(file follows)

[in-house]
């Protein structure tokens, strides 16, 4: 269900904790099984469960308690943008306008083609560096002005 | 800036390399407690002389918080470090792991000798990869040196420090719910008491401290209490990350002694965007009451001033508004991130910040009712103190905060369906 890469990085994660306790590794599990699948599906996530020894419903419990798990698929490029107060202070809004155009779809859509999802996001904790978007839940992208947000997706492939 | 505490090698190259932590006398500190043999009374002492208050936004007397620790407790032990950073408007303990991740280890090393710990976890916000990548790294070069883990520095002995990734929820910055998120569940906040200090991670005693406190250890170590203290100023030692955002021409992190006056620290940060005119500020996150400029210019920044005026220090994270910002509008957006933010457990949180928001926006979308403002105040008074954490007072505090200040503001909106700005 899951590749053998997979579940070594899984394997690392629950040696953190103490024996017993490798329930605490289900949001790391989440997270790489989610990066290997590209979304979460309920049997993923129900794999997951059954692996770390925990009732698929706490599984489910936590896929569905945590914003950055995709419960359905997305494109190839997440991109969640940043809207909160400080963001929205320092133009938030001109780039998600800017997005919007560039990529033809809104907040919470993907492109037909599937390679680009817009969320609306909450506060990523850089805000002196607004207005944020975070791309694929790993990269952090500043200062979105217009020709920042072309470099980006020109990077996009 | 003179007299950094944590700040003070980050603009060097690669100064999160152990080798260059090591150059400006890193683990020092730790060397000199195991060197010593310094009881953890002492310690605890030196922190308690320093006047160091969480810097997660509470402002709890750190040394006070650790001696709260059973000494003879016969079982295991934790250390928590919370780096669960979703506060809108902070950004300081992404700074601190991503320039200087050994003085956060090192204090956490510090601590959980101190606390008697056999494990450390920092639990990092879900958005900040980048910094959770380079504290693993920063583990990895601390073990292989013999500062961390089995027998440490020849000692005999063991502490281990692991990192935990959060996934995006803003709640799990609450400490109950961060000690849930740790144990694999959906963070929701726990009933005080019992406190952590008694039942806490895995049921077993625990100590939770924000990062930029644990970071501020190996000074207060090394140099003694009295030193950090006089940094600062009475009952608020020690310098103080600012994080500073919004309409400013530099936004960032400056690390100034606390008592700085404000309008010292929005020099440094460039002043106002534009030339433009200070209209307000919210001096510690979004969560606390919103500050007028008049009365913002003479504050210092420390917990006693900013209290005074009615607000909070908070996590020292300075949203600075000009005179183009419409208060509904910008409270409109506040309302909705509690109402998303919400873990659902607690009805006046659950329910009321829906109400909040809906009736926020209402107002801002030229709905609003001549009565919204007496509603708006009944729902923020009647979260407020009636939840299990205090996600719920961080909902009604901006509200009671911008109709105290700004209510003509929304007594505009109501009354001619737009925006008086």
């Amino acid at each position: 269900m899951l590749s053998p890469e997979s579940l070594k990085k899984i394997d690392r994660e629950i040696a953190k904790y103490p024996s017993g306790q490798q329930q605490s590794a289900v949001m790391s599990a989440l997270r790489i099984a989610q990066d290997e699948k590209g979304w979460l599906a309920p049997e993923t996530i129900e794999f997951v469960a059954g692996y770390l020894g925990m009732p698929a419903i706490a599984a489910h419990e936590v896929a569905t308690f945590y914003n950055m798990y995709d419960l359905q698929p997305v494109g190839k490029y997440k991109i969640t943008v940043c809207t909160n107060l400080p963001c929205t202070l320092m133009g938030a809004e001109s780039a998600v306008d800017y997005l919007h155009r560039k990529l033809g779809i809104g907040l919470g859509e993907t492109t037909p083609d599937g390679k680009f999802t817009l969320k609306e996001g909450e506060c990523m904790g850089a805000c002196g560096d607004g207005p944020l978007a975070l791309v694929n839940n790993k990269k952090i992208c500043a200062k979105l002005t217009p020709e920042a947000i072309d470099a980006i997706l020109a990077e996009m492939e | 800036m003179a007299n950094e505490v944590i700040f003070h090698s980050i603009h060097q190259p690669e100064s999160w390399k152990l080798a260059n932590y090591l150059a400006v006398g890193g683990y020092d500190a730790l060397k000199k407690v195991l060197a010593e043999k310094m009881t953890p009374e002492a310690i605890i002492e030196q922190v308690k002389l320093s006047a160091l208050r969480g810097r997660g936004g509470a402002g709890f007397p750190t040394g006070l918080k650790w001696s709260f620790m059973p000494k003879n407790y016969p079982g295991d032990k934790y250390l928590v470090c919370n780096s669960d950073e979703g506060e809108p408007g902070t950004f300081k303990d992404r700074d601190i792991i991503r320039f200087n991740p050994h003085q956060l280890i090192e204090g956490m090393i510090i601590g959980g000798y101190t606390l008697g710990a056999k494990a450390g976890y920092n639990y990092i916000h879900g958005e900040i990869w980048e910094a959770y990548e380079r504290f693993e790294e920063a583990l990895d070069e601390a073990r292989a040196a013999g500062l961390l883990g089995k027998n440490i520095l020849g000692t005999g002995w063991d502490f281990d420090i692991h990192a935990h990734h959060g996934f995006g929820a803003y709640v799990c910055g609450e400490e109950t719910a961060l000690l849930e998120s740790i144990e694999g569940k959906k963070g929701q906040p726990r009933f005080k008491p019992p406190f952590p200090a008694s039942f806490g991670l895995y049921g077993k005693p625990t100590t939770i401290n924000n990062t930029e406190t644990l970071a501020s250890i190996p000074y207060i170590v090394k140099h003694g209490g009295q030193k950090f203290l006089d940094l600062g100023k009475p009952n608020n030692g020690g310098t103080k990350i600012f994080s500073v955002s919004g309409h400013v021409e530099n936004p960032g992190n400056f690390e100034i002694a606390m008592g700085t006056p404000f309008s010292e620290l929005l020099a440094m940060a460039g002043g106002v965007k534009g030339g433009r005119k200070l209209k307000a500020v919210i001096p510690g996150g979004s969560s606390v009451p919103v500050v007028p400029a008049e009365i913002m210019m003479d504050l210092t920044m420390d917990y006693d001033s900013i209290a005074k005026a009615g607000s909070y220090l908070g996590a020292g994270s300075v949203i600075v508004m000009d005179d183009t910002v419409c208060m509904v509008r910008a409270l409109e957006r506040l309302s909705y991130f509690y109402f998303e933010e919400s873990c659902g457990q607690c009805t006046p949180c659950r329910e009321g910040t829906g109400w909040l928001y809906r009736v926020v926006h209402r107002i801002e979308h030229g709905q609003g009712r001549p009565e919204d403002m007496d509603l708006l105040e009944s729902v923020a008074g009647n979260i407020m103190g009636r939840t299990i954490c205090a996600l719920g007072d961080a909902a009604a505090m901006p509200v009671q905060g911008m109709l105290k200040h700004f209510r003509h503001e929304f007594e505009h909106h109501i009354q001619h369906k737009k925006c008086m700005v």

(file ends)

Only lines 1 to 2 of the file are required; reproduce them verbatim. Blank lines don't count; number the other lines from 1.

[in-house]
């Protein structure tokens, strides 16, 4: 269900904790099984469960308690943008306008083609560096002005 | 800036390399407690002389918080470090792991000798990869040196420090719910008491401290209490990350002694965007009451001033508004991130910040009712103190905060369906 890469990085994660306790590794599990699948599906996530020894419903419990798990698929490029107060202070809004155009779809859509999802996001904790978007839940992208947000997706492939 | 505490090698190259932590006398500190043999009374002492208050936004007397620790407790032990950073408007303990991740280890090393710990976890916000990548790294070069883990520095002995990734929820910055998120569940906040200090991670005693406190250890170590203290100023030692955002021409992190006056620290940060005119500020996150400029210019920044005026220090994270910002509008957006933010457990949180928001926006979308403002105040008074954490007072505090200040503001909106700005 899951590749053998997979579940070594899984394997690392629950040696953190103490024996017993490798329930605490289900949001790391989440997270790489989610990066290997590209979304979460309920049997993923129900794999997951059954692996770390925990009732698929706490599984489910936590896929569905945590914003950055995709419960359905997305494109190839997440991109969640940043809207909160400080963001929205320092133009938030001109780039998600800017997005919007560039990529033809809104907040919470993907492109037909599937390679680009817009969320609306909450506060990523850089805000002196607004207005944020975070791309694929790993990269952090500043200062979105217009020709920042072309470099980006020109990077996009 | 003179007299950094944590700040003070980050603009060097690669100064999160152990080798260059090591150059400006890193683990020092730790060397000199195991060197010593310094009881953890002492310690605890030196922190308690320093006047160091969480810097997660509470402002709890750190040394006070650790001696709260059973000494003879016969079982295991934790250390928590919370780096669960979703506060809108902070950004300081992404700074601190991503320039200087050994003085956060090192204090956490510090601590959980101190606390008697056999494990450390920092639990990092879900958005900040980048910094959770380079504290693993920063583990990895601390073990292989013999500062961390089995027998440490020849000692005999063991502490281990692991990192935990959060996934995006803003709640799990609450400490109950961060000690849930740790144990694999959906963070929701726990009933005080019992406190952590008694039942806490895995049921077993625990100590939770924000990062930029644990970071501020190996000074207060090394140099003694009295030193950090006089940094600062009475009952608020020690310098103080600012994080500073919004309409400013530099936004960032400056690390100034606390008592700085404000309008010292929005020099440094460039002043106002534009030339433009200070209209307000919210001096510690979004969560606390919103500050007028008049009365913002003479504050210092420390917990006693900013209290005074009615607000909070908070996590020292300075949203600075000009005179183009419409208060509904910008409270409109506040309302909705509690109402998303919400873990659902607690009805006046659950329910009321829906109400909040809906009736926020209402107002801002030229709905609003001549009565919204007496509603708006009944729902923020009647979260407020009636939840299990205090996600719920961080909902009604901006509200009671911008109709105290700004209510003509929304007594505009109501009354001619737009925006008086």